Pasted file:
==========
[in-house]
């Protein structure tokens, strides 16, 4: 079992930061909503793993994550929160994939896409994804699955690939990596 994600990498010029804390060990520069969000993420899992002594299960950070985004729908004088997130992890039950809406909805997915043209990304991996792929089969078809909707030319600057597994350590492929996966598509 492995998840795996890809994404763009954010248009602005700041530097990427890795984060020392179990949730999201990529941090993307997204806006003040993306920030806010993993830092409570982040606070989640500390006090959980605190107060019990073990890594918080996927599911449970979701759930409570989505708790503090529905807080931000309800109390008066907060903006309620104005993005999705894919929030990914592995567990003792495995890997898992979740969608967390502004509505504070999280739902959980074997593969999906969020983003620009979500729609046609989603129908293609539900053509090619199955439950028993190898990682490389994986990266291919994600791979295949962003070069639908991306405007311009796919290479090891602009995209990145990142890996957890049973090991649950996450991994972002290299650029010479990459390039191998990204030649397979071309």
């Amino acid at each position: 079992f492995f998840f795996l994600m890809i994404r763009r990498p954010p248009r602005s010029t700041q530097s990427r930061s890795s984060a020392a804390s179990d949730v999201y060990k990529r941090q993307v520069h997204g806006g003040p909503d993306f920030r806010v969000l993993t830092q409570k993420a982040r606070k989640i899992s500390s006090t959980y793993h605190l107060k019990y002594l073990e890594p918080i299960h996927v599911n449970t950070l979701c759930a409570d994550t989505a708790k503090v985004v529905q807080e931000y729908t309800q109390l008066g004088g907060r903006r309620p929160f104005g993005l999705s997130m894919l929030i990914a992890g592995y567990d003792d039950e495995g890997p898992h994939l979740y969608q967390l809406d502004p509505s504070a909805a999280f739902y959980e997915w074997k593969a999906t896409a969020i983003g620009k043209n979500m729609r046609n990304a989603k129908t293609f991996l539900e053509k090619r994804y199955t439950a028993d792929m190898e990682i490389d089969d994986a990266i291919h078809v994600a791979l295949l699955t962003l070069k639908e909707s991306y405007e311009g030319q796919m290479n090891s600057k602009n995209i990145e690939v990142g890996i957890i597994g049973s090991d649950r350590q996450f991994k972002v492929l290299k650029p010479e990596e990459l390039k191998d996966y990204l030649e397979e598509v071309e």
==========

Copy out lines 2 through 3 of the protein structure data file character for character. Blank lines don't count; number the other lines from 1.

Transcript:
């Protein structure tokens, strides 16, 4: 079992930061909503793993994550929160994939896409994804699955690939990596 994600990498010029804390060990520069969000993420899992002594299960950070985004729908004088997130992890039950809406909805997915043209990304991996792929089969078809909707030319600057597994350590492929996966598509 492995998840795996890809994404763009954010248009602005700041530097990427890795984060020392179990949730999201990529941090993307997204806006003040993306920030806010993993830092409570982040606070989640500390006090959980605190107060019990073990890594918080996927599911449970979701759930409570989505708790503090529905807080931000309800109390008066907060903006309620104005993005999705894919929030990914592995567990003792495995890997898992979740969608967390502004509505504070999280739902959980074997593969999906969020983003620009979500729609046609989603129908293609539900053509090619199955439950028993190898990682490389994986990266291919994600791979295949962003070069639908991306405007311009796919290479090891602009995209990145990142890996957890049973090991649950996450991994972002290299650029010479990459390039191998990204030649397979071309």
């Amino acid at each position: 079992f492995f998840f795996l994600m890809i994404r763009r990498p954010p248009r602005s010029t700041q530097s990427r930061s890795s984060a020392a804390s179990d949730v999201y060990k990529r941090q993307v520069h997204g806006g003040p909503d993306f920030r806010v969000l993993t830092q409570k993420a982040r606070k989640i899992s500390s006090t959980y793993h605190l107060k019990y002594l073990e890594p918080i299960h996927v599911n449970t950070l979701c759930a409570d994550t989505a708790k503090v985004v529905q807080e931000y729908t309800q109390l008066g004088g907060r903006r309620p929160f104005g993005l999705s997130m894919l929030i990914a992890g592995y567990d003792d039950e495995g890997p898992h994939l979740y969608q967390l809406d502004p509505s504070a909805a999280f739902y959980e997915w074997k593969a999906t896409a969020i983003g620009k043209n979500m729609r046609n990304a989603k129908t293609f991996l539900e053509k090619r994804y199955t439950a028993d792929m190898e990682i490389d089969d994986a990266i291919h078809v994600a791979l295949l699955t962003l070069k639908e909707s991306y405007e311009g030319q796919m290479n090891s600057k602009n995209i990145e690939v990142g890996i957890i597994g049973s090991d649950r350590q996450f991994k972002v492929l290299k650029p010479e990596e990459l390039k191998d996966y990204l030649e397979e598509v071309e």